Some of the most successful companies with the most dedicated employees almost always put their staff first. Why?
They’ve realized happy employees treat customers better, subsequently improving customer service levels and sales at the organization, and there’s data to back this up.
Studies show that employees who feel their co-workers and managers genuinely care, perform better. It’s simple — if you show them love, they’ll show it right back! The more employees know they have support from the organization and management, the more they will support the organization, and the more profitable it will become.
Steps to help create an emotional culture
A lot of employers don’t take the time to stop and say happy birthday, congratulate an employee on their spouse’s promotion, send a care package when an employee is home sick, or send flowers to their house when a family member is having surgery. The study shows that these things matter.
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Creating an “emotional” workplace culture increases productivity. Here are a few ways to achieve that:
- Empathize with staff. I believe the best managers and leaders have empathy for their teams and staff. They understand that an employee can feel pressure without understanding the end goal, and make it a point to walk them through the process and help them understand.
- Be compassionate: Have compassion for one another and try to understand what others are going through. Realize events outside of the office may affect someone at work — planning a wedding, death of a family member, having a child, etc. These are all stressful events. Ask staff if they need help. Consider reorganizing tasks on his/her team. Demonstrate genuine care and concern. It’s a great feeling to feel cared for.
- Recognize top employees. Although it may not be financially possible to give every employee a gift, reward high performing employees for their successes in some way is important. Whether it’s writing a personalized thank you card or splurging on a gift, pin point employees to show gratitude. Don’t forget the power of public recognition; it goes a long way to improve engagement and morale.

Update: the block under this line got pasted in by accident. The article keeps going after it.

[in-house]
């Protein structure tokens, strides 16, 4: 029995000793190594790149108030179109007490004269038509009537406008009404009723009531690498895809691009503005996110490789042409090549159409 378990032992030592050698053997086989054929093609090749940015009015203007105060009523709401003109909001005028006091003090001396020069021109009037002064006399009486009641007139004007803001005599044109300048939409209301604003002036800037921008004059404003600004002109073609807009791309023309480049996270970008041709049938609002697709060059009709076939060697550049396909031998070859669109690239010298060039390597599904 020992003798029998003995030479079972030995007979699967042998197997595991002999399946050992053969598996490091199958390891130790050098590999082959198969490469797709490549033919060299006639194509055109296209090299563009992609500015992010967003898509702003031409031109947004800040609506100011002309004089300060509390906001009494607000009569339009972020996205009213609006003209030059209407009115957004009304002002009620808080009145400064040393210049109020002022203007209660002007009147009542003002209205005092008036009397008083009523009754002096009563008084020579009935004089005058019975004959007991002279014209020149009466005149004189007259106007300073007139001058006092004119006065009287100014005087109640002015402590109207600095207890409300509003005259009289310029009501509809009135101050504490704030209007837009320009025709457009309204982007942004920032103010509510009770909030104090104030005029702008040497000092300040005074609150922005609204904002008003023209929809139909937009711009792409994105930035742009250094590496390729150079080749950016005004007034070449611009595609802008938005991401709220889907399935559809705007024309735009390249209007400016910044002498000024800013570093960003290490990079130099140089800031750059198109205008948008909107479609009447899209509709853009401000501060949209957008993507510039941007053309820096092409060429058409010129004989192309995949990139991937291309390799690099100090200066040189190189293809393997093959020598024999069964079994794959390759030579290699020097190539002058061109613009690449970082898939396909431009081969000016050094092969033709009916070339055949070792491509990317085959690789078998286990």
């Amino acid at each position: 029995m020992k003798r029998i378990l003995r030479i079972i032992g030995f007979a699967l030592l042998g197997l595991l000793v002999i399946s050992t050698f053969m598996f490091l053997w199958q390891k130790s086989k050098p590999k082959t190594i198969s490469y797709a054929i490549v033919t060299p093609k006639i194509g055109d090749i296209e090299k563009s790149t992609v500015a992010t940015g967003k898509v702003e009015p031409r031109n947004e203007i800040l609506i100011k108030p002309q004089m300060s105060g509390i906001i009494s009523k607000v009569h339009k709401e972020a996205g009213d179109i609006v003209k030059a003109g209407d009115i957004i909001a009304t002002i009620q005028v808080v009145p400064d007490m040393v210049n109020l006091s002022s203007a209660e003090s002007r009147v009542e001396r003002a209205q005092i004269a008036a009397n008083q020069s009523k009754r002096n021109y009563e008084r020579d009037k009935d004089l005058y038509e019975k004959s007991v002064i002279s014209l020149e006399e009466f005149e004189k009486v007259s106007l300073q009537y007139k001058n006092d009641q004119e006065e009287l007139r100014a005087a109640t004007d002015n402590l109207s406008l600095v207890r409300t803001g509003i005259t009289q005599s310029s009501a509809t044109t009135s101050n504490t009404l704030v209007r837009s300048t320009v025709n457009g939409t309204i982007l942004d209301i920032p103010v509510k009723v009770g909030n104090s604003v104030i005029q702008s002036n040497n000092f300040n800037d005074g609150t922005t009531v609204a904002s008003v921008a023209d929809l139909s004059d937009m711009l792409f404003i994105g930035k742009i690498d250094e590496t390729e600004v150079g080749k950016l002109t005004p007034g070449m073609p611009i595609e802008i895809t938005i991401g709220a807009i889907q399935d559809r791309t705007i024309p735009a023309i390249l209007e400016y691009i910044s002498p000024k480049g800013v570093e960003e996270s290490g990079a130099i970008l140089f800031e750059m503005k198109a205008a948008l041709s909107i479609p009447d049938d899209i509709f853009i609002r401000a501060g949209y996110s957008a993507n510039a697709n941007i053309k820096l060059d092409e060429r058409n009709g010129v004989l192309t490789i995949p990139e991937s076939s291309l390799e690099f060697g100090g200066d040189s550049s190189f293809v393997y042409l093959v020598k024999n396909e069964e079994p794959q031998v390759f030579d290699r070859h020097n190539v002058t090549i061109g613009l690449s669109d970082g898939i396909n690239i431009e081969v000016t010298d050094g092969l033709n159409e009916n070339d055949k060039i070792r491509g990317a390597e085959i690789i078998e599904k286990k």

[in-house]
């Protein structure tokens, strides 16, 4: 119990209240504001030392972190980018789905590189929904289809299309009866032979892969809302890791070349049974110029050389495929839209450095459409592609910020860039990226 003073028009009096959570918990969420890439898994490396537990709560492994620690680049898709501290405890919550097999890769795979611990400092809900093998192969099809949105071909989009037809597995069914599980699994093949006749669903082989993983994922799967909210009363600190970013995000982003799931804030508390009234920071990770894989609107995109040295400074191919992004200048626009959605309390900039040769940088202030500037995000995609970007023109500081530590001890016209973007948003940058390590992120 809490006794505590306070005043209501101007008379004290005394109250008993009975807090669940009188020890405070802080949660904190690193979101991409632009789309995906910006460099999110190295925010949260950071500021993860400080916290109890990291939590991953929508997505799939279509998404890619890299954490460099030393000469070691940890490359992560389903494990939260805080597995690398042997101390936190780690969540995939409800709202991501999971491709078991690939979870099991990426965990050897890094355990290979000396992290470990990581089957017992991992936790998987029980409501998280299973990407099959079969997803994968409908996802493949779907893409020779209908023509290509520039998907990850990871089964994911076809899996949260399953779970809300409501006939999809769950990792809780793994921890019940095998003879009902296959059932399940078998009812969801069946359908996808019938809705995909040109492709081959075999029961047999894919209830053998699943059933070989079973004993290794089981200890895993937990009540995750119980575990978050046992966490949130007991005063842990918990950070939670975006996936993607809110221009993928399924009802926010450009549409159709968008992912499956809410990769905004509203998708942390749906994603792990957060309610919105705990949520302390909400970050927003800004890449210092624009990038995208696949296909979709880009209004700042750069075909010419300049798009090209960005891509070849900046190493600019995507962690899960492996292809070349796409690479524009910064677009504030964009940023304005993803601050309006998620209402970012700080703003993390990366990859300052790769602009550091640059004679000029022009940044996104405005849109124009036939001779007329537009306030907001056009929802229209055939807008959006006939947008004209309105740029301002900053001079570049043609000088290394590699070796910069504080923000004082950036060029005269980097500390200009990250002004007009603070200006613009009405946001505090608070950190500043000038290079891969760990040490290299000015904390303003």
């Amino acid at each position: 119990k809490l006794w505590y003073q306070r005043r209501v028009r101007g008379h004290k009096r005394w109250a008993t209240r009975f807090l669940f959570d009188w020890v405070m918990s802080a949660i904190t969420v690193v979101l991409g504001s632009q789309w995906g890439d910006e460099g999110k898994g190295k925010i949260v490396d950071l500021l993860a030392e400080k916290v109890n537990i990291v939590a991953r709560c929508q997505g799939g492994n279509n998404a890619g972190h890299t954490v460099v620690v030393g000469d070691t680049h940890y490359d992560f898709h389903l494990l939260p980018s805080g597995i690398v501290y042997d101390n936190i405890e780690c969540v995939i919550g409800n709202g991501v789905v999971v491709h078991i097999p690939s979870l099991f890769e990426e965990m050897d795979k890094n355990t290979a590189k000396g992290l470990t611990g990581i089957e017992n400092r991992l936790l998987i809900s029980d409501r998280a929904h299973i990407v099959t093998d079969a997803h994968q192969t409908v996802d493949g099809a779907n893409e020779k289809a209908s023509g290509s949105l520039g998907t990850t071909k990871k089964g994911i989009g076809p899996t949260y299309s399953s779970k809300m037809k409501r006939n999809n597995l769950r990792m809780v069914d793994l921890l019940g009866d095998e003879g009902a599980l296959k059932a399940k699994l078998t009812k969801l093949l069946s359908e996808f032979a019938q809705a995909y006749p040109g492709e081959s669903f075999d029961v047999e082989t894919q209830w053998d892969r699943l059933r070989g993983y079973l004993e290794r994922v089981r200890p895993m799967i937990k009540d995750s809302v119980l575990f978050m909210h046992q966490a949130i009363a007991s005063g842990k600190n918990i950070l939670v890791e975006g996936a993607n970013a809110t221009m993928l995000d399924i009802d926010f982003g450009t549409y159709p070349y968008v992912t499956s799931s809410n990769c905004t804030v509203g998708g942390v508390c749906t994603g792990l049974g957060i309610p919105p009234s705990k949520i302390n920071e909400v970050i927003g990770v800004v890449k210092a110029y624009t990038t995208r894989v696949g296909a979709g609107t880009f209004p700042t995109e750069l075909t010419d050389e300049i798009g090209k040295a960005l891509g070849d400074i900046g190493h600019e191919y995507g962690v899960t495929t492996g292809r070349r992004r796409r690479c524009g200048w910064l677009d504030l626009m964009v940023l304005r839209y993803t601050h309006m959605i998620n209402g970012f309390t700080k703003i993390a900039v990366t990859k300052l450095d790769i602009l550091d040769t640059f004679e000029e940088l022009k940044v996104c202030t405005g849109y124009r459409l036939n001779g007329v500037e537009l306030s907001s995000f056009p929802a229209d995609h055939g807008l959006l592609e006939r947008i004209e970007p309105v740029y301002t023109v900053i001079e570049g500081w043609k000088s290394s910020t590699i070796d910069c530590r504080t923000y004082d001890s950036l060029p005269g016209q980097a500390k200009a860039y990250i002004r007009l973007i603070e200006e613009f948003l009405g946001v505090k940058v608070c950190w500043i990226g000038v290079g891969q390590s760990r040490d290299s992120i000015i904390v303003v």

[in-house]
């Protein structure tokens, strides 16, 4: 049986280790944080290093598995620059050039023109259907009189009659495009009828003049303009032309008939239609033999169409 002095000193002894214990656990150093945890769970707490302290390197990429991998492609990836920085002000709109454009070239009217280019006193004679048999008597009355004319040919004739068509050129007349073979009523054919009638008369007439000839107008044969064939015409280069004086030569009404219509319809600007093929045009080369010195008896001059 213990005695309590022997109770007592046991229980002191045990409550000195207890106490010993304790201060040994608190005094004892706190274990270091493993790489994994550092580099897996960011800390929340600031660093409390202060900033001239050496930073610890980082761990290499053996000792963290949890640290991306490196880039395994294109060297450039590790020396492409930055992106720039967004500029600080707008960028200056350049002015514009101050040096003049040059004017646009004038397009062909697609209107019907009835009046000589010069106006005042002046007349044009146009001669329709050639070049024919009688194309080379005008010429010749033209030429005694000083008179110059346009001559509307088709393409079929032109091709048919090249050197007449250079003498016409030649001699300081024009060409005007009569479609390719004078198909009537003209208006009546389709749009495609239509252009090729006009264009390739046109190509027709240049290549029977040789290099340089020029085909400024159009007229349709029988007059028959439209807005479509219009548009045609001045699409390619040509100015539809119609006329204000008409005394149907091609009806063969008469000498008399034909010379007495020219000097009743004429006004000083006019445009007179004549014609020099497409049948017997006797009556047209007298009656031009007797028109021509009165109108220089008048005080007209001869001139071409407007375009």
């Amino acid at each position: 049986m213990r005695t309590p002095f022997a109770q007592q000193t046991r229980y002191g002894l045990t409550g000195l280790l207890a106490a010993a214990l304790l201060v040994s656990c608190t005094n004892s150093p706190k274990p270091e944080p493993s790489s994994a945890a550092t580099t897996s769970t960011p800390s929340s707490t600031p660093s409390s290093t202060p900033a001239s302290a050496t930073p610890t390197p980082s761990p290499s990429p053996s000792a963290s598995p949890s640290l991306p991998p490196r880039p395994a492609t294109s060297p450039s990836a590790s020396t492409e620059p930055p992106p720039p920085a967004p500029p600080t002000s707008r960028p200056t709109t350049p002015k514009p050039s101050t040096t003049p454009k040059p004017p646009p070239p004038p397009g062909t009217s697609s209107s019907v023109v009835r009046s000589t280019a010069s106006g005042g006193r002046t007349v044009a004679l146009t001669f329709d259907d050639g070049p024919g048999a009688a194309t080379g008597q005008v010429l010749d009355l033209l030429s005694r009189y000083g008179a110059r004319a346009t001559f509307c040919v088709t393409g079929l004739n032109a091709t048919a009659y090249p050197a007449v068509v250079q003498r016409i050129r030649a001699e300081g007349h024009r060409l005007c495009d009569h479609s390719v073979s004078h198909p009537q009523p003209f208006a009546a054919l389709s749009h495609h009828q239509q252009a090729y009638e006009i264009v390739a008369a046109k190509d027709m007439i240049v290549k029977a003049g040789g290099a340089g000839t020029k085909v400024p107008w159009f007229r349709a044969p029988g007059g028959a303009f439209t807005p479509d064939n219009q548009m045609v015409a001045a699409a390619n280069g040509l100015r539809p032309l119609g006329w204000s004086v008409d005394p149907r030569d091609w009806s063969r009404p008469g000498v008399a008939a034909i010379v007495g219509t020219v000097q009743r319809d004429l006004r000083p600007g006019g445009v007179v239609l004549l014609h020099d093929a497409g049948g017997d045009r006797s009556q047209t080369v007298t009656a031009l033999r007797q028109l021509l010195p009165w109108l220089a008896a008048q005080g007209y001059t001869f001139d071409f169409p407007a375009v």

- Get to know them on a personal level. Understand what motivates each employee — their goals and fears. Listen to their feedback and implement new initiatives within budgetary constraints. Understand small rewards can go a long way if they are motivators for that employee, and take an interest in employees’ opinions.
- Invest in them. Most employees want to continue to develop their skills while learning new ones. Offering training sessions and having employees attend webinars and conferences will feed their desire to learn while augmenting their skill sets. At the same time, push employees to achieve their potential. Trusting them with new and challenging tasks demonstrates confidence in their abilities and the new skills they have acquired.
- Get employees involved. Employees want to know that they are more than just a number and that their thoughts and opinions matter. Involving staff in important decisions not only demonstrates that their opinion is valued, but also allows them to evolve as a professional. To do this, create a staff council to discuss company best practices, or bring lower level employees into management meetings to expose them to discussions involving the future of the company.
Show you care about employees, and they will care in return Showing the love will increase productivity, performance and profits, and decrease turnover (or attrition).